In the closing chapters of this absorbing book, Bruce Arnold describes an incident that may indicate an answer. Ireland, he writes, was clearly in trouble at the end of the Haughey years: 'Scandals were punctuating the life of the country with the dull thump of some underground sewage pump, flushing out the evidence of an unplumbed and immeasurable cesspool.' Haughey was irascible. When Don Lydon, a member of the Irish Senate, made a controversial speech on Northern Ireland, Haughey summoned him to his office, berated him and waved him away. Lydon, a professor of psychology, was unable to find the door in the panelled wall: 'Haughey looked up from his desk a couple of minutes later to find the forlorn senator still in his presence] 'What are you still doing here?' he demanded. 'I can't find the door, Taoiseach,' responded Lydon. 'Then why don't you jump out the fucking window?' snapped Haughey.'
Arnold limits such anecdotes to a minimum - wisely enough, since to have done otherwise would distract us from the powerfully disturbing central narrative. If revelations concerning the Taoiseach's less public pursuits are jejune and meagre, the skilful account of how Haughey rose and fell is adequate compensation. Here is a man who danced, drank and rode to hounds and, in his reach for power, did not bother to hide the wolf in his stomach; whose fastidiousness was, at best, fitful; who at times seemed incapable of sober reflection, and whose eccentric course and portentous glare disturbed the system and affrighted the land.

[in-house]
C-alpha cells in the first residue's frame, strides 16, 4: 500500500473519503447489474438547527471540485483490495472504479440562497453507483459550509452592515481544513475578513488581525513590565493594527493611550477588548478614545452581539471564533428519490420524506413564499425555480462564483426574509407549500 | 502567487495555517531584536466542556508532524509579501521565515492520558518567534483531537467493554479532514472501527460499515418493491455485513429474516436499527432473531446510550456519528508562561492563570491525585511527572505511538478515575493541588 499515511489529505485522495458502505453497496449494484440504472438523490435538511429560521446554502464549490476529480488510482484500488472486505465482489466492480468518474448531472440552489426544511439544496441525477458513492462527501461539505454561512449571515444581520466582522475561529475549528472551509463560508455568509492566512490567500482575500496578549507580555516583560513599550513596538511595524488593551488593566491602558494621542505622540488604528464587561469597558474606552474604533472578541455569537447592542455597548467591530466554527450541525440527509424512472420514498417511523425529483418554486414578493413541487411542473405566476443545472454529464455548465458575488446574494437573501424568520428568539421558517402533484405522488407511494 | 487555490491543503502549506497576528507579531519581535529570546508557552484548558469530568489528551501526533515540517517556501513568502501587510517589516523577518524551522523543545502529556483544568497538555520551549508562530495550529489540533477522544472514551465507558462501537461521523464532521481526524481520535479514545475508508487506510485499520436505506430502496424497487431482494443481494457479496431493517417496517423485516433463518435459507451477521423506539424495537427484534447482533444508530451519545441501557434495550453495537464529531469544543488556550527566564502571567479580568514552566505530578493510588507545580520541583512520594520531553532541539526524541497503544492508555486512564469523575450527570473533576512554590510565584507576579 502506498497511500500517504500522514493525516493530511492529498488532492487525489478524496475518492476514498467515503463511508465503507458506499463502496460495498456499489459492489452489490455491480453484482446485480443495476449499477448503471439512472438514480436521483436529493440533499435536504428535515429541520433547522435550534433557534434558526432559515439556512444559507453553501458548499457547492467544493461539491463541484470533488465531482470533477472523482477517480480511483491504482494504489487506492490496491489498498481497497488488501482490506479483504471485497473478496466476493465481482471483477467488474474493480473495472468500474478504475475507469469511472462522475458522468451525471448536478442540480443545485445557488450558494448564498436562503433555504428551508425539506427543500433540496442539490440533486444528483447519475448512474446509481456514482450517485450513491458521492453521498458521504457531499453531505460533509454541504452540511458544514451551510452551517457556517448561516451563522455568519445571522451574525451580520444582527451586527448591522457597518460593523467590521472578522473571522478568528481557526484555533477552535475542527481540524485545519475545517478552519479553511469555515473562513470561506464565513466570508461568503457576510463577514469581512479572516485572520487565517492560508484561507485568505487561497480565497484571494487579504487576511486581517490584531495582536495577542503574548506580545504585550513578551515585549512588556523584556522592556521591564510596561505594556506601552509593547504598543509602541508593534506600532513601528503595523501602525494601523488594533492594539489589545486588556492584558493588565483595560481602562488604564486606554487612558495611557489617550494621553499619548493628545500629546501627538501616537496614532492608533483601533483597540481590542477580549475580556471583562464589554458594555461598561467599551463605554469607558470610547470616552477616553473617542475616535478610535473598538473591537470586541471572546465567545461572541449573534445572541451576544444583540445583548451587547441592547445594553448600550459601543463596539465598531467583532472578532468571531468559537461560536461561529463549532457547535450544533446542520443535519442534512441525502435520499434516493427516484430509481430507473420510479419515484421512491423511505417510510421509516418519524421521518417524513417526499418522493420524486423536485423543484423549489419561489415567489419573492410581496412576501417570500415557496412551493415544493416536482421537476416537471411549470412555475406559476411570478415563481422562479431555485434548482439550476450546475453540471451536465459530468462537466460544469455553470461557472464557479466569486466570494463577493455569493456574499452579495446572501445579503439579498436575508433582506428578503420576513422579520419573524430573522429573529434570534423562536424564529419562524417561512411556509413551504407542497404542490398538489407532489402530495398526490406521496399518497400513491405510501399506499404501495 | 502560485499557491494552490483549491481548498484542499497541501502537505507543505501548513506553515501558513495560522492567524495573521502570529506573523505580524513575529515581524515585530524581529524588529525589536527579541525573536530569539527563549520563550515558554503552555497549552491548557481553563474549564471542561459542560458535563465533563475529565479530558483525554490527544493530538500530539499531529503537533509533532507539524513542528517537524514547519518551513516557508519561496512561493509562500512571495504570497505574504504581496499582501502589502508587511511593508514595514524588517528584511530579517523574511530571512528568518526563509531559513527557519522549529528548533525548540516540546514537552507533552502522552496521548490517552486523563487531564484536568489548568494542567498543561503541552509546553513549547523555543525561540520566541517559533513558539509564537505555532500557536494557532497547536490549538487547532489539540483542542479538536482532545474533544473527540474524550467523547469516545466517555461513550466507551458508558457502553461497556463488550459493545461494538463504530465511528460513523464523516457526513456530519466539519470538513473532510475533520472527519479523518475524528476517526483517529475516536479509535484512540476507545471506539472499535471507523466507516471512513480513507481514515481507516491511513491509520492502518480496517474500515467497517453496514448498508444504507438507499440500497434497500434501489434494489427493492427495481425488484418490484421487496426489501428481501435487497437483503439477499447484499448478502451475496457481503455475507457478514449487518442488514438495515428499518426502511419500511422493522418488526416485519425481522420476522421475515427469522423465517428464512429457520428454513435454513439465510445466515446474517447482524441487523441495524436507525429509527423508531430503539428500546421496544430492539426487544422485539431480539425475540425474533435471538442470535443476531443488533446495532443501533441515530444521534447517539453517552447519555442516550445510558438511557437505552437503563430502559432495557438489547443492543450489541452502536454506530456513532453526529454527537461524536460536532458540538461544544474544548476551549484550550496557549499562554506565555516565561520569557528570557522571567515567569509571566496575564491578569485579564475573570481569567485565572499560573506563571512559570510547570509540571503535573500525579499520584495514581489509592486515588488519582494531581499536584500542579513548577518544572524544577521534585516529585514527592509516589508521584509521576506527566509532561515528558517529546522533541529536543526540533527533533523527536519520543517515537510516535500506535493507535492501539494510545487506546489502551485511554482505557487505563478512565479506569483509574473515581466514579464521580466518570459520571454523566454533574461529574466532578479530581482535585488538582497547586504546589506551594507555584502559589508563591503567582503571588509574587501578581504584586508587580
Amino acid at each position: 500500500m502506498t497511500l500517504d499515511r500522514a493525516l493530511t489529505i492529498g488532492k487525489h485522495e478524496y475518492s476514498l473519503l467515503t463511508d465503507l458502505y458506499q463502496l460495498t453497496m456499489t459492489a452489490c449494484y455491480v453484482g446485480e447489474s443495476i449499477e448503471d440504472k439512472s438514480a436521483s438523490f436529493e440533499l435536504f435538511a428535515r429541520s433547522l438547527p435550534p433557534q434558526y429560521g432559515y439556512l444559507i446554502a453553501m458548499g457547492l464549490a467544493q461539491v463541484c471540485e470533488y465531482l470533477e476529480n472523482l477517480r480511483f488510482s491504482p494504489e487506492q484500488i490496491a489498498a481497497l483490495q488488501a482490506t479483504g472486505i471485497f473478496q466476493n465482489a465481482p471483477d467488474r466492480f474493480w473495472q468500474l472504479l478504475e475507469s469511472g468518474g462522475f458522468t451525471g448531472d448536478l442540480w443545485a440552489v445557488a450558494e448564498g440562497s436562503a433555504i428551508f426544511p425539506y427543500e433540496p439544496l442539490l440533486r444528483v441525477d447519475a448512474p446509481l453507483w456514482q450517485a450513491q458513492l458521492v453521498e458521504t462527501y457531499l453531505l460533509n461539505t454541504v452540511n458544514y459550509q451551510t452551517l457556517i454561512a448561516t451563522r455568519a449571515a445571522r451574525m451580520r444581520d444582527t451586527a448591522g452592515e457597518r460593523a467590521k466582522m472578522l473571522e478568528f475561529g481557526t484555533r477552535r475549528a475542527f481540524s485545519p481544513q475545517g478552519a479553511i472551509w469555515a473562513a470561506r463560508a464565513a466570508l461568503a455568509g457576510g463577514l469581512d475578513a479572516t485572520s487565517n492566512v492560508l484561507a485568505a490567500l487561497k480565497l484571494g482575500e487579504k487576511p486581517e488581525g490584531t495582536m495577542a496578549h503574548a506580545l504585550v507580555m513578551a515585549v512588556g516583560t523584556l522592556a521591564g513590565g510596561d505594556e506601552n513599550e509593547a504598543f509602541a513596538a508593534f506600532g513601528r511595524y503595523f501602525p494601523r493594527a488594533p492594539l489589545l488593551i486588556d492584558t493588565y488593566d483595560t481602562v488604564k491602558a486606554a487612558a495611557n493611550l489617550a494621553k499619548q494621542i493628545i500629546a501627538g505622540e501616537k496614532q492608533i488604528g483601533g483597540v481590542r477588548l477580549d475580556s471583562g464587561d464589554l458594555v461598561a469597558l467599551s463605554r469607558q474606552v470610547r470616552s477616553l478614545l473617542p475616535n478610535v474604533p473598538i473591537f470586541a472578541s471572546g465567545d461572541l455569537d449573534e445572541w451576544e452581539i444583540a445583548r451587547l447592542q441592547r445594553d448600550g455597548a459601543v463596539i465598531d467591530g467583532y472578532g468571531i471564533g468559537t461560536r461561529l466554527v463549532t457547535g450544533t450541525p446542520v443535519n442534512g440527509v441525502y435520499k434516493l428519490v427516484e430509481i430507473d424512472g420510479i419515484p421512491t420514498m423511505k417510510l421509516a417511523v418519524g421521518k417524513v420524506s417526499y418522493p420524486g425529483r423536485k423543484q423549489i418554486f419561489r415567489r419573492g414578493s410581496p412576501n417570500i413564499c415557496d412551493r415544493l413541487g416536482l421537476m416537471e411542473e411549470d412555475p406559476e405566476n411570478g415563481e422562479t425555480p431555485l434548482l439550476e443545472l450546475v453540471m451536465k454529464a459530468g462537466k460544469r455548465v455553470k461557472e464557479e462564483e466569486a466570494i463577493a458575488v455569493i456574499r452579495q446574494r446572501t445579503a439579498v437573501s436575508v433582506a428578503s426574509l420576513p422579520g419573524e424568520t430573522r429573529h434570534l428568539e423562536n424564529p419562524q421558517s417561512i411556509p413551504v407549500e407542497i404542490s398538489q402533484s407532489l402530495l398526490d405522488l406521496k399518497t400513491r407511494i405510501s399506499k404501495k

In its short history, the Irish Republic has not produced truly great political visionaries (de Valera's vision was clouded by the church thurible). It has produced people widely admired:
Garret FitzGerald, Mary Robinson, Desmond O'Malley, Conor Cruise O'Brien, to name but a few. But one cannot point to a leader of the foremost rank: a wit, a jurist, a statesman, an orator, a logician, someone with strong, cogent reasoning - a surprising vacuum, given the luminaries Ireland has propelled across other stages.
Yet Haughey probably will be remembered, if only for his outrageousness and secretiveness. Despite his strut and swagger, he remains, in Arnold's view, a man whose 'capacity for acquiring substantial wealth has never been explained satisfactorily'. He bought an island off the Kerry coast, forbidden to all but family and closest friends. He preferred platitudes to open argument. The wise, the good and the virtuous found themselves yielding to a person whom they saw as an upstart, a demagogue who took his country to market down shaded roads. Clever and well-educated, he nevertheless affected alternately to despise and disdain what he could not avoid enduring, such as criticism.
Haughey 'wanted what dictators want: absolute power', Arnold says. Having got his foot in the door by marrying the daughter of Sean Lemass, de Valera's Fianna Fail successor, he got his ministerial fingers burnt in a scheme to run arms to beleaguered Ulster Catholics. He split open his head by falling off his horse. In the end even his elbows let him down.
As business scandals mounted in 1991, there were fears that the Taoiseach, once indestructible, would be seen as an Irish Gylippus, a hero exposed by his own venality. Without evidence to support such a view, Haughey's party and the Irish people nevertheless finally looked up and gestured towards the window.Reuse content